The reason for becoming an octogenarian blogger was to introduce my book, There was a Time, to English speaking people everywhere and it has a specific purpose; a personal crusade might be an apt description.
Having left school in 1949, with at least a grounding in British history and graduating in the subject 56 years later, I realised that history teaching in today’s schools has had to give ground, first to vocational and life skills teaching and then, under pressure, to a demand for a less British-centric syllabus. There ought to be an antidote for this erosion of our heritage; if there were not to be one then this country’s past would soon be forgotten and meaningless to future generations.
Two of my grandchildren, who sit their GCSE examinations this year, are currently studying the Vietnam War with emphasis in the 1968 ‘Tet’ Offensive, having previously dealt with Martin Luther King and Nelson Mandela. They know practically nothing of Great Britain since the Union of England and Scotland in 1707 beyond a sketchy outline of one of the 20th century World Wars. Before that time, the most universal and popular subject has been set around Henry VIII, king of England only, and that primarily centred around his marital excesses. Oh yes; I believe that most children are also taught something of 1066 and all that.
This book, three years in the compilation, seeks to inform all those who would wish to know their own history and legacy better. To this end it has been couched, for the most part, in non-academic language in the hope, now a belief, that it would have an appeal to the general reader. In addition it is a pretty accurate historical account, taking in the entire three hundred years of British history from mainly geo-political and military perspectives. For two hundred of those years Great Britain was, remarkably, setting agendas and being central to most global events as the most influential Power in the world. This was surely a story worth telling?
As an unknown first time author, one sits well below the radar of the major publishers who guard themselves against intrusion. The best advice (or so it seemed), was to publicise it through social media. Well, nineteen blogs later, most of them with 1.5 – 2.5 thousand visitors, my publisher’s stock of copies remains annoyingly close to its previous level.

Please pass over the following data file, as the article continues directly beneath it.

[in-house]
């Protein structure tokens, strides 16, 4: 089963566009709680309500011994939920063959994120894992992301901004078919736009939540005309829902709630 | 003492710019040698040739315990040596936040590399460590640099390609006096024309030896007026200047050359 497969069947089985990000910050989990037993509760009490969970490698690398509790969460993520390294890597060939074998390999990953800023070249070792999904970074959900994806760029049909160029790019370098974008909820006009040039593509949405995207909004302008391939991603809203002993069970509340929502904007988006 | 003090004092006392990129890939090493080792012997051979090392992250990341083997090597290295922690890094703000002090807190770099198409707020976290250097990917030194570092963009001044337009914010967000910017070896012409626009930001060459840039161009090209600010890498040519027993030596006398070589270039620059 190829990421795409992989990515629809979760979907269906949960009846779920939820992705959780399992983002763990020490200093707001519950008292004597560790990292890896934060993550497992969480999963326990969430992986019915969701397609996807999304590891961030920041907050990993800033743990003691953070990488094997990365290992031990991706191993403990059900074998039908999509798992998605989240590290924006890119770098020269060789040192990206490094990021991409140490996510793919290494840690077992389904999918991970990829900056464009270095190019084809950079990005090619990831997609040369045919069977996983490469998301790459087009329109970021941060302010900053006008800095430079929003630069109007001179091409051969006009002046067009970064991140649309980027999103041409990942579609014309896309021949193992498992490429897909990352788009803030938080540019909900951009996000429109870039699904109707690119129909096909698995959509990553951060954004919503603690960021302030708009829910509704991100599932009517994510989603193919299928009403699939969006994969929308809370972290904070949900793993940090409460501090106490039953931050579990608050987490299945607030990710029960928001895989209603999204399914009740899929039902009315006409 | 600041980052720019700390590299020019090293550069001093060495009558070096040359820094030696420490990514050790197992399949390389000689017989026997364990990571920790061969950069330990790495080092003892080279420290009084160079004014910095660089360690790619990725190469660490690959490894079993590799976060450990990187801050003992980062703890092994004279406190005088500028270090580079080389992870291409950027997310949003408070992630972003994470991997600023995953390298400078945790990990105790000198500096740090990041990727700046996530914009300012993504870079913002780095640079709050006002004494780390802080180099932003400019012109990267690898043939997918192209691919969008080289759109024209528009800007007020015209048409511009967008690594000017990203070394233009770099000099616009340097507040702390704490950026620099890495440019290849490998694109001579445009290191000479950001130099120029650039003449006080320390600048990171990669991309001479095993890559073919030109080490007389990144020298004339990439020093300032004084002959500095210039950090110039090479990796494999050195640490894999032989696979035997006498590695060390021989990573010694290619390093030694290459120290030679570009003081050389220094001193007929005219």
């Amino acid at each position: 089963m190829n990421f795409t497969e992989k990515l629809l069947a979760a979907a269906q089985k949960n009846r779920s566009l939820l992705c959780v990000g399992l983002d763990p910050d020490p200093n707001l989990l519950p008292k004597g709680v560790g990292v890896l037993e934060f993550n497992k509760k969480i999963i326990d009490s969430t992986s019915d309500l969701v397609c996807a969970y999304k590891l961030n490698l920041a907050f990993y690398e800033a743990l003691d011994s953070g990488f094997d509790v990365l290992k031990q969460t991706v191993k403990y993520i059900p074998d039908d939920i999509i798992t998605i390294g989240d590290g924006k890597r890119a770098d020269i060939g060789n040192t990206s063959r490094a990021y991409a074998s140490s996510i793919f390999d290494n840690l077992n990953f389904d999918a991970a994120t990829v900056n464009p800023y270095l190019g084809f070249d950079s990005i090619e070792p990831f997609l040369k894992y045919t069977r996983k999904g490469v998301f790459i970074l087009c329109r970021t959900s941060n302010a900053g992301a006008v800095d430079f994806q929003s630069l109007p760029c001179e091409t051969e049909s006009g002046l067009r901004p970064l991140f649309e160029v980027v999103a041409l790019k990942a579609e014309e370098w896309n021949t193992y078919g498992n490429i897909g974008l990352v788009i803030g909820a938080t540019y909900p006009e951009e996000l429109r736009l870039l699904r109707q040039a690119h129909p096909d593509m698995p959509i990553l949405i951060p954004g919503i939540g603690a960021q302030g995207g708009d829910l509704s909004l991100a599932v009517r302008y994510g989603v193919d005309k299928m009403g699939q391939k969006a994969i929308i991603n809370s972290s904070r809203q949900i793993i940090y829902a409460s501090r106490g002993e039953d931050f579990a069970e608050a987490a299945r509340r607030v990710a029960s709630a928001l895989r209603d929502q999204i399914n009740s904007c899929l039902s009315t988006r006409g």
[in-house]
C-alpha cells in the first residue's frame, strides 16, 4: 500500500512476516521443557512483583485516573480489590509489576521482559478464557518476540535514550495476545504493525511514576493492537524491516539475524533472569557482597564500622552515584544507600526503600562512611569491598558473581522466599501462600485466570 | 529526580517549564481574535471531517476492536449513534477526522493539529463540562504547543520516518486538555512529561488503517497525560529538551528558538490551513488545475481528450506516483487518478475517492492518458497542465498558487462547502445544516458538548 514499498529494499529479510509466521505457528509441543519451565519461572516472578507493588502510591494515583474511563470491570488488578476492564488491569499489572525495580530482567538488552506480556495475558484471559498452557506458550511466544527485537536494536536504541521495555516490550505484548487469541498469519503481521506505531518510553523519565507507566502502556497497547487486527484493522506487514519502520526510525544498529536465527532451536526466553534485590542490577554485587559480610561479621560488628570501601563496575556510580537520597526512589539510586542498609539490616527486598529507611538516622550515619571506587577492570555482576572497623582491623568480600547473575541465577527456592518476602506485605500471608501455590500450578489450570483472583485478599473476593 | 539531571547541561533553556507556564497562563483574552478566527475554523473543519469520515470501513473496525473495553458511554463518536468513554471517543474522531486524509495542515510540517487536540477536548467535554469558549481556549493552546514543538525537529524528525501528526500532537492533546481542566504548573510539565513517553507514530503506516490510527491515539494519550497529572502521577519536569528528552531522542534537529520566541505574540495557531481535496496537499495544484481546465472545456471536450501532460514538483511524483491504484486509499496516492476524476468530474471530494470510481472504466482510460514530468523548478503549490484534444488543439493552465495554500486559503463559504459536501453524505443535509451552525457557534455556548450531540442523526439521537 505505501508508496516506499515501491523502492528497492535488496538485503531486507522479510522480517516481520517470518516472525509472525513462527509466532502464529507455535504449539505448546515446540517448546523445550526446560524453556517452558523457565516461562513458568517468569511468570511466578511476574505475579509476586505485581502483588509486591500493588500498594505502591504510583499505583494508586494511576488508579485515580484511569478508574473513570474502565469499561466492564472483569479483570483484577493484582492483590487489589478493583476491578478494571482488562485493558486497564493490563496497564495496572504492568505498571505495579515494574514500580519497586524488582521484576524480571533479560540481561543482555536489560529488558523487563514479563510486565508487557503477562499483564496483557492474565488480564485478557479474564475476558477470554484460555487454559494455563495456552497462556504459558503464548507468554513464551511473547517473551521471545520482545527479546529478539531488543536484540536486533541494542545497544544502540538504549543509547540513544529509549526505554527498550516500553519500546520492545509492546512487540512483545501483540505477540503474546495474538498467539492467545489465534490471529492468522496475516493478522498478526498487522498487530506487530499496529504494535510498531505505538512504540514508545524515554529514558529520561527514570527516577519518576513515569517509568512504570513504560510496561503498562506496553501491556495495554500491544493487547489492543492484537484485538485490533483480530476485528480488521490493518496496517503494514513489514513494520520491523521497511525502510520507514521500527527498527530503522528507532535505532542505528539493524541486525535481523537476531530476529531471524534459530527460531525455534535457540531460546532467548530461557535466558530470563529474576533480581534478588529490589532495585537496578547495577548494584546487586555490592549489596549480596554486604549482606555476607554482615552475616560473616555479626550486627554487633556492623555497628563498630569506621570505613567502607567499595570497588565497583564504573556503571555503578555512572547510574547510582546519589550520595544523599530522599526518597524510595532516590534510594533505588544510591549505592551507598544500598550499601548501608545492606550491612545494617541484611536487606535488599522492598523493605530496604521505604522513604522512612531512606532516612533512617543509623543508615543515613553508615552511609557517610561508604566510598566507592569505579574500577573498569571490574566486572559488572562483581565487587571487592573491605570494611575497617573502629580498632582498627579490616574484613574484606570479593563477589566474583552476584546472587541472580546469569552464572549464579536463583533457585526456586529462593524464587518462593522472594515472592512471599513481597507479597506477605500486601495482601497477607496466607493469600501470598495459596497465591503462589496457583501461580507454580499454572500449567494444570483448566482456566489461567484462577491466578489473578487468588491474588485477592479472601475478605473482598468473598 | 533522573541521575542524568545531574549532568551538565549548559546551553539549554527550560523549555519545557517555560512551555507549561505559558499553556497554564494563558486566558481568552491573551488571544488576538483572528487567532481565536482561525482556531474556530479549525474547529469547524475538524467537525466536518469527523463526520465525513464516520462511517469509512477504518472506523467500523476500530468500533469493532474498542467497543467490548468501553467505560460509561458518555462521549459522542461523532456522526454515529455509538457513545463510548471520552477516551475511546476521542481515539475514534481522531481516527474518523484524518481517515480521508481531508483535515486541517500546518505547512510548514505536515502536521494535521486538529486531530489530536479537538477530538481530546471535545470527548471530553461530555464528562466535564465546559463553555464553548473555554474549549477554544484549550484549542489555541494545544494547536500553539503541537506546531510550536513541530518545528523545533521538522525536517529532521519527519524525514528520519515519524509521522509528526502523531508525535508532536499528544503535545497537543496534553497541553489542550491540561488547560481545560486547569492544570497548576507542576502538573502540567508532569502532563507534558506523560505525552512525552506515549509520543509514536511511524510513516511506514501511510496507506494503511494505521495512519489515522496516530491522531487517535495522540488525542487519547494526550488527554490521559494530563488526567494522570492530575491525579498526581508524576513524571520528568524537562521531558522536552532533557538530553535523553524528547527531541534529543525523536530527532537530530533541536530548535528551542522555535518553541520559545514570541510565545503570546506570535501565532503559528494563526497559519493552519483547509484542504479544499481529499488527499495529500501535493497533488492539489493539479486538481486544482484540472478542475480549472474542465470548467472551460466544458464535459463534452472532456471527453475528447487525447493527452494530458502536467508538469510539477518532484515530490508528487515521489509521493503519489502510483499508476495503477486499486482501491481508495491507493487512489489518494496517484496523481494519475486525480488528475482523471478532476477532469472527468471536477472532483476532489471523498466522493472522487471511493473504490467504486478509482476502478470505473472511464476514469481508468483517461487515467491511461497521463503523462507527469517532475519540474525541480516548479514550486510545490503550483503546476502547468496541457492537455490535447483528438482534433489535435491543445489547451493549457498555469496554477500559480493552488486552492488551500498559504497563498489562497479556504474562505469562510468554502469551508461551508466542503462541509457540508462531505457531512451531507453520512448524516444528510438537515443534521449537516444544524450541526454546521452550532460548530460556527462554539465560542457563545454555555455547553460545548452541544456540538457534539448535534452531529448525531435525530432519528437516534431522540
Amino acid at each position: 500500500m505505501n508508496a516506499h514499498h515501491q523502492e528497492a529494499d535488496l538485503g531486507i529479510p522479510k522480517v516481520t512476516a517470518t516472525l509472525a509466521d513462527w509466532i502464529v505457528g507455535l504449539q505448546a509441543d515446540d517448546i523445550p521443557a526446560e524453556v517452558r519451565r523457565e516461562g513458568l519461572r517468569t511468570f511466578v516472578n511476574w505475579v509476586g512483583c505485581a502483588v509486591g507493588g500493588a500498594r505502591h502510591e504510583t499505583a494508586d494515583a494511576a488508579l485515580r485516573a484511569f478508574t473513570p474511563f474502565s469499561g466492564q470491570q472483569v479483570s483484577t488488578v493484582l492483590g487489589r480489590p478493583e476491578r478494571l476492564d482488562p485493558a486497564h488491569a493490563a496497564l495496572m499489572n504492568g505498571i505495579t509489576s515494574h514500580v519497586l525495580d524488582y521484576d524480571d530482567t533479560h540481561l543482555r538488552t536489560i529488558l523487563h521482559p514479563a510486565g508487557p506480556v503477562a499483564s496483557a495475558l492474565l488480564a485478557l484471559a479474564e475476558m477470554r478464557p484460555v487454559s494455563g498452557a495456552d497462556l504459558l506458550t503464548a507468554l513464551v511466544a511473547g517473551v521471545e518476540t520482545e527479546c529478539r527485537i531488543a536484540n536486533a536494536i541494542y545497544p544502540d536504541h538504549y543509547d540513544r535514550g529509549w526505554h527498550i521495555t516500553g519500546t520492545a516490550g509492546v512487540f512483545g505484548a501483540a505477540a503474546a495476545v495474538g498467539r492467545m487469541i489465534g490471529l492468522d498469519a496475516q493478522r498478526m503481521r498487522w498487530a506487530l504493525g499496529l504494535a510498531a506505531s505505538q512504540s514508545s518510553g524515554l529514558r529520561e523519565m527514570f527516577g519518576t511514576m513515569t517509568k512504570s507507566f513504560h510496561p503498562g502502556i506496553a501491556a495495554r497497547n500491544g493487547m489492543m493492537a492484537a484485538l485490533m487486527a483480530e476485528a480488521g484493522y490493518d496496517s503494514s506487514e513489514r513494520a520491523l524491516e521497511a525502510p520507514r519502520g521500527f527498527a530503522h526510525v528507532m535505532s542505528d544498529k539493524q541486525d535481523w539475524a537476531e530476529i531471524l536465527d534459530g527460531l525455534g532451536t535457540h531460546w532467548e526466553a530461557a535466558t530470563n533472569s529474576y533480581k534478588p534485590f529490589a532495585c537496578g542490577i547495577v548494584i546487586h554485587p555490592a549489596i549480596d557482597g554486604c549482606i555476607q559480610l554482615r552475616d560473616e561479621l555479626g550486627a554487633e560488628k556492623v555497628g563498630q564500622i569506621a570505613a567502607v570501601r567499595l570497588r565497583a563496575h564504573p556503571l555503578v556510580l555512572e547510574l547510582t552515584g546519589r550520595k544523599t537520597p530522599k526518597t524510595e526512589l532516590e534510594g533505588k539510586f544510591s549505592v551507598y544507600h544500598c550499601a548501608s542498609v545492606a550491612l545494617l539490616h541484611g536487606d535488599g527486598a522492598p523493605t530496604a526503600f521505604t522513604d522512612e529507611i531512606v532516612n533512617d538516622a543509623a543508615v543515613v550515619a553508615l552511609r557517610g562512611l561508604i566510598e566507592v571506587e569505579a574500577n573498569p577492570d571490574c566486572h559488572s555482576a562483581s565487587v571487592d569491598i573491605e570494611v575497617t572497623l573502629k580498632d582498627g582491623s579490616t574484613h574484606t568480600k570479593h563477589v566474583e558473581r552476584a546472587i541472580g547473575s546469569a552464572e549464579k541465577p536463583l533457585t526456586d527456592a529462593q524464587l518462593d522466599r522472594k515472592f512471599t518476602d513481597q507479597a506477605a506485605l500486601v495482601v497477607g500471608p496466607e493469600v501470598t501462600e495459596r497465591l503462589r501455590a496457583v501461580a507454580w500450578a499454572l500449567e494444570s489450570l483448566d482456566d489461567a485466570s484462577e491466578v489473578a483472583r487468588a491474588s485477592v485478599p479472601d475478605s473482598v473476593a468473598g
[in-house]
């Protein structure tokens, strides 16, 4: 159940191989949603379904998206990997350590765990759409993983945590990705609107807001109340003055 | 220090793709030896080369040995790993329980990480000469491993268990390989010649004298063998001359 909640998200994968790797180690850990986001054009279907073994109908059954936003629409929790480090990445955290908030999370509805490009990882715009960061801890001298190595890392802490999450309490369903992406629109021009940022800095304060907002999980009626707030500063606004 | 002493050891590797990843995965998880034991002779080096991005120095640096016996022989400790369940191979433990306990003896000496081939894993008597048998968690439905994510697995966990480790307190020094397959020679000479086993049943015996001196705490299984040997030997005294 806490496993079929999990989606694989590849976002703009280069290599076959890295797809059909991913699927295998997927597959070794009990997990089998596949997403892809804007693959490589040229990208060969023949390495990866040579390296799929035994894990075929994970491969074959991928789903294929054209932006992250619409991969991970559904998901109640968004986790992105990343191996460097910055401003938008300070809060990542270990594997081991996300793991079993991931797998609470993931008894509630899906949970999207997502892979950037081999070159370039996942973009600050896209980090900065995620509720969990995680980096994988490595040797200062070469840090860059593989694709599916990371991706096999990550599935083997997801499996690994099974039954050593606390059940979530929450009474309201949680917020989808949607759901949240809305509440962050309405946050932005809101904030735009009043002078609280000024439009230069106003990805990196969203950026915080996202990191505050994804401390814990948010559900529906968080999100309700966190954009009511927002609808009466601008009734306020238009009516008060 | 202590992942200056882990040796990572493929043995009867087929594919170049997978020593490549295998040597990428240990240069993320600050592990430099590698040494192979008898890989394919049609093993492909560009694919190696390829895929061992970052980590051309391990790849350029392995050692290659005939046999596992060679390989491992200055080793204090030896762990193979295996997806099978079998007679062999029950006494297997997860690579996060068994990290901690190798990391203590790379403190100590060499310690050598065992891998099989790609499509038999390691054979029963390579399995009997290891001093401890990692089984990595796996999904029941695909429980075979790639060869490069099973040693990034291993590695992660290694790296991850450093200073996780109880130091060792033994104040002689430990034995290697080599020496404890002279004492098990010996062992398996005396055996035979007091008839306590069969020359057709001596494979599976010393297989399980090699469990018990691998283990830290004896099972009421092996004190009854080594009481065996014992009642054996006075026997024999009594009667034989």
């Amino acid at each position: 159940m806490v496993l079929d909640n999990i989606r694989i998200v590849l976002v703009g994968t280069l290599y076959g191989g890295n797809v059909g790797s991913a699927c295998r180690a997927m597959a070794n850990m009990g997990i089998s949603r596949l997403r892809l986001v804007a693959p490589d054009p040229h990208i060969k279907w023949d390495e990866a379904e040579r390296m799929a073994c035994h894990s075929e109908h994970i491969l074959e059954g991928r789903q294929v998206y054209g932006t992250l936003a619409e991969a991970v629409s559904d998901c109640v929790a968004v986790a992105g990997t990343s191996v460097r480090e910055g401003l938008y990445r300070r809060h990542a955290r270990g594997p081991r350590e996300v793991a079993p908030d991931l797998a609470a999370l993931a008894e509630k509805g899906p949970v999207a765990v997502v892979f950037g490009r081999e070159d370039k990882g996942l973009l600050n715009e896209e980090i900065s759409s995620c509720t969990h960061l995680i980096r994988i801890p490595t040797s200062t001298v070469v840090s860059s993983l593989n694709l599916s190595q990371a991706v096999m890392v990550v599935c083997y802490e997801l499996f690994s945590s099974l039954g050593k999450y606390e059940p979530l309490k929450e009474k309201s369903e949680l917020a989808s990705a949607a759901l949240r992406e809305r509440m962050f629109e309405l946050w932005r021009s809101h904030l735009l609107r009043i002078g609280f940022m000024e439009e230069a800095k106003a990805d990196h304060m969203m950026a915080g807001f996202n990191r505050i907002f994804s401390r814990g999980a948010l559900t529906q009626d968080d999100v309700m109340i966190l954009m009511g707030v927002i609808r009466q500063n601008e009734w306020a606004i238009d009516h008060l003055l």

Perhaps we, that is I the blogger and you the bloggees, could indulge in a brief interaction. I have a dilemma – do I continue to describe a seriously useful book on which nobody wants to spend the price of 30 fags, or cut my losses and stop believing in the power of advertising? I can assure all that the 5-star reviews are entirely genuine and unsolicited. It is also a unique reference to the most important three centuries of Britain’s history.
I think that I shall give it a couple of weeks, talk over the remainder of World War I with my audience and look out for any comments which I shall take seriously if offered. If my store of books continues to gather dust on the shelf I shall probably take the advice of the many who counsel aspiring writers not to give up the day job, but take the remainder of my stock around the car-boot world and abandon the first two completed chapters of my next book. It was to be an account of my own contribution to the Cold War and its outcome through my stint as a national serviceman. In retrospect it was a period rich in humorous anecdotal material, albeit not quite so obvious at the time.
If you liked the postings you would definitely appreciate ‘There was a Time‘. With the uncertainties presented by Brexit it would be timely to have a concise summary of what this country once meant to the rest of the world. You may want to keep it for your offspring and perhaps your parents would appreciate it at a time when, to some, the greatest contribution of Gt. Britain to the quality of life on the planet was the advent of The Beatles.
It could become a family heirloom as the only such account ever published, assuming nobody else wants to give it a shot in the foreseeable future.